Contracting firms that can demonstrate they are attempting to comply with a new federal Occupational Safety and Health Administration limit on silica dust levels in construction workplaces will have a 30-day grace period before they are hit with penalties.
OSHA did begin enforcing the construction silica regulation on Sept. 23. But Thomas Galassi, Labor Dept. acting deputy assistant secretary, said in a Sept. 20 memo to regional OSHA administrators that, for 30 days, the agency’s compliance officers will not issue penalties to employers that demonstrate a “good faith effort” to meet the new requirements.
Companies that do not appear to be taking steps to comply, however, may receive citations, Galassi said. [View OSHA construction compliance fact sheet here.]
A coalition of construction industry groups has challenged the rule in federal court, saying it is not technically or economically feasible and does not take into consideration the constantly changing nature of construction work.
The coalition, which includes the Associated General Contractors of America, the Associated Builders and Contractors, and the National Association of Home Builders, has asked OSHA to withdraw the rule and work with industry to develop a new standard.
A three-judge panel from the U.S. Court of Appeals for the District of Columbia heard oral arguments in the case on Sept. 26.
Labor unions and worker advocates say that exposure to silica dust causes a host of illnesses, including silicosis and lung cancer, and that technologies to protect workers are available and inexpensive.
OSHA says that the rule will save more than 600 lives and prevent more than 900 new cases of silicosis each year.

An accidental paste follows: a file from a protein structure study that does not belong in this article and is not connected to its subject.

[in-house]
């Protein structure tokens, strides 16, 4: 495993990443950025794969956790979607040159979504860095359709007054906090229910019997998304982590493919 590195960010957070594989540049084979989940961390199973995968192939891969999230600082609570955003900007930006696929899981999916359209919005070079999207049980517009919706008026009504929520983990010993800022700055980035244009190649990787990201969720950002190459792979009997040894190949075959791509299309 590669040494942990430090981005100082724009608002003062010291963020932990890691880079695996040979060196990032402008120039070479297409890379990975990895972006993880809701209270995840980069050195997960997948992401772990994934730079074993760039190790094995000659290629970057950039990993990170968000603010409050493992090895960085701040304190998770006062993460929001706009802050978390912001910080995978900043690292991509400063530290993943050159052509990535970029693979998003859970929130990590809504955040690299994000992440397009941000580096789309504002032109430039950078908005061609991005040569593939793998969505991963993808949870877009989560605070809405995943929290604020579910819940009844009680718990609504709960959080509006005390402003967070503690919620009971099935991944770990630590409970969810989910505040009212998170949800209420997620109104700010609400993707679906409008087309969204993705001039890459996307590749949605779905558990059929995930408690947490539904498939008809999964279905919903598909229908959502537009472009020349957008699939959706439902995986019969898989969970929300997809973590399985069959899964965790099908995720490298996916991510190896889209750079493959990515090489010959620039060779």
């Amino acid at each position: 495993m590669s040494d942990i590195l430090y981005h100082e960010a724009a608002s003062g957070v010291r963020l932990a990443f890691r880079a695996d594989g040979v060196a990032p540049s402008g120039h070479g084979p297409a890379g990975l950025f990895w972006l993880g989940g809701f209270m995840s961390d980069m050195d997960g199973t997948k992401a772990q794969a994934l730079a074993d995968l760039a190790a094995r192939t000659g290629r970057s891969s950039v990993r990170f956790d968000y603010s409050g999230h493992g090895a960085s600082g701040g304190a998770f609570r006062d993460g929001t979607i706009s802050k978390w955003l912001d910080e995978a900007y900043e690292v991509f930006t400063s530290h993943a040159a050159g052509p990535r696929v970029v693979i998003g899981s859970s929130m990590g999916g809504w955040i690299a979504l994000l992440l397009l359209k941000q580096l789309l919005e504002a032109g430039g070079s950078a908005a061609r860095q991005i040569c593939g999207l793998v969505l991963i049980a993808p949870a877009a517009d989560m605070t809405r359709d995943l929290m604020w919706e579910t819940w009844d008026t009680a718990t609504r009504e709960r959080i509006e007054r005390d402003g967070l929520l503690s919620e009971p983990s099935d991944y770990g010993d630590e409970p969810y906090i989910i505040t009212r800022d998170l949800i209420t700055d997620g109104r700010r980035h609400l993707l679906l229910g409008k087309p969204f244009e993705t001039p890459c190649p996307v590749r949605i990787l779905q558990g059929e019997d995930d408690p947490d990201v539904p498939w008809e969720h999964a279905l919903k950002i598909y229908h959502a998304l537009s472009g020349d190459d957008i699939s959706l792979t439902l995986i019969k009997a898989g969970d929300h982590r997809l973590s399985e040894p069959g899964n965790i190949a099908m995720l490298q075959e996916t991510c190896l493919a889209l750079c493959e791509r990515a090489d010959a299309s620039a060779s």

The standard, finalized in March, establishes a new eight-hour, time-weighted average permissible exposure limit of 50 µg/m3 , approximately one-fifth the previous maximum.
Under the new standard, employers also must develop a written exposure-control plan that identifies tasks that might be expose workers to silica dust and methods used to protect workers.
Additionally, companies must train employees to limit exposures and keep records of workers’ silica exposure and medical exams. The regulation provides flexibility for small businesses, through a table that lists a variety of paths to achieve lower silica exposures.
Kevin Cannon, AGC’s senior director of safety and health services, says that, although the 30-day extension gives employers more time to better understand how to comply, he is disappointed that it falls short of what industry has been asking for.
“I still think the industry needs more time,” says Cannon, who adds that the new standard “is very complex.” Moreover, OSHA’s compliance assistance seems to be limited to site visits. But “that will only be a few people” to cover the many employers that will need guidance, he says. Cannon adds that AGC has sought to find out the criteria OSHA will use to determine what a “good faith” effort is. But, “at this point, I don’t think they’ve identified what it means to make a good faith effort,” he says, noting that contractors that do nothing can still be cited.
Daniel Anna, a senior industrial hygienist and past president of the American Industrial Hygiene Association, says that though AIHA supports the rule and is eager to see it go into effect, 30 more days to help employers understand how to comply could be helpful in the long run.
Anna says, “If they see that a company is making an attempt that is in line with the expectations [of the rule], but falling short, if their goal is compliance assistance and helping those employers be able to do a better job in the long term of protecting workers, that seems reasonable.”
He notes, however, that “it is unfortunate that there is that pushback from employers” that say the rule is difficult to comply with because “we’ve known since the 1930s that silica causes silicosis…and a lot of the same technologies that we were talking about then are the same ones we are talking about now.”
The text of this article was updated on Oct. 3, 2017 to reflect new information. Story corrected on Oct. 20, 2017, with correct surname for Daniel Anna of the American Industrial Hygiene Association.